The methods of propagation match those for reproduction outlined on the genus page.
If a plant has been identified as having offsets, ( see reproduction from rhizomes), the tuber should be dug up after it's gone dormant and the offset removed with a sharp knife. The cut surfaces should be treated with 'Flowers of Sulphur' or a similar powder fungicide.The offsets are then planted like any other tuber, (see Cultivation).
When a stoloniferous plant has formed a clump, it can be divided when it's gone dormant and the sections replanted. Don't be too greedy: I once destroyed a Campanula by cutting it up into too any small pieces!
Fertilized flowers develop into green berries which slowly turn red as they ripen. This is another problem we have at Redhall: species which flower early in the year can set fruit which will ripen by October and can then have the seed extracted for planting. However, the later flowering species don't get past the green stage before the stem collapses as the plant goes dormant. We are experimenting to counter this by cutting off the stems before they collapse and keeping them in water in the conservatory. This allows the berries to ripen but we've yet to see if the seed is fertile.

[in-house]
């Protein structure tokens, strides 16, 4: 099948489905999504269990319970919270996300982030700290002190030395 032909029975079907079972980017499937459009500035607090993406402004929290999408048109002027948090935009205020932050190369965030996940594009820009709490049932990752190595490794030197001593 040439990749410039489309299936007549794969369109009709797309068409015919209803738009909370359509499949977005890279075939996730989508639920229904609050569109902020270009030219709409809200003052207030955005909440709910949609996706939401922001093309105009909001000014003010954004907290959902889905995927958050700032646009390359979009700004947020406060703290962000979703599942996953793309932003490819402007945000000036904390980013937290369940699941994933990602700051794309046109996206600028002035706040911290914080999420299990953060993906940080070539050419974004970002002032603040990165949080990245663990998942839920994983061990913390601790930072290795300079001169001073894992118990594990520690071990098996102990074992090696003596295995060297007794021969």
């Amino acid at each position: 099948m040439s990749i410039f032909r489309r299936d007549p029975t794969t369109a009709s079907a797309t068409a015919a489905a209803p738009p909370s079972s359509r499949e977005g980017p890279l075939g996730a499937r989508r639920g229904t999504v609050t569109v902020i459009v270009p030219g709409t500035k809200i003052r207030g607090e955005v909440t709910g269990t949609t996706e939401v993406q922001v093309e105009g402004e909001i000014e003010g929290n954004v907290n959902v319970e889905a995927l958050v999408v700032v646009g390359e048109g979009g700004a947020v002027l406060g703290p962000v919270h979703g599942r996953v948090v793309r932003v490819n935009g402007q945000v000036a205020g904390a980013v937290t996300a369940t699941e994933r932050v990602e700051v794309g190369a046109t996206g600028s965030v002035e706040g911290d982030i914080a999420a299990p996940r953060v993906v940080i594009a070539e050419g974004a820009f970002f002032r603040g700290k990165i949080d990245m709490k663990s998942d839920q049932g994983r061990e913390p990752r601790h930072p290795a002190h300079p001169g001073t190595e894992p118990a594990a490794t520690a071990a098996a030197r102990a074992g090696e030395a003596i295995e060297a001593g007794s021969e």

As with other genera, when germininating seeds, I try to mimic what happens in nature. The seeds are sown in autumn when the plants go dormant. The red berries are squashed under running water in a stainless steel sieve with the back of a wooden spoon until all the flesh has been removed. They are then planted in a deep seed tray with a thin layer of compost on top and left until spring. It's important to wear latex gloves whilst doing this as the fruit contains a skin irritant. 
In their first year, some species will only grow a tuber without any leaves. I keep a tray of seeds for at least two years; potting them up when the tuber is large enought to handle.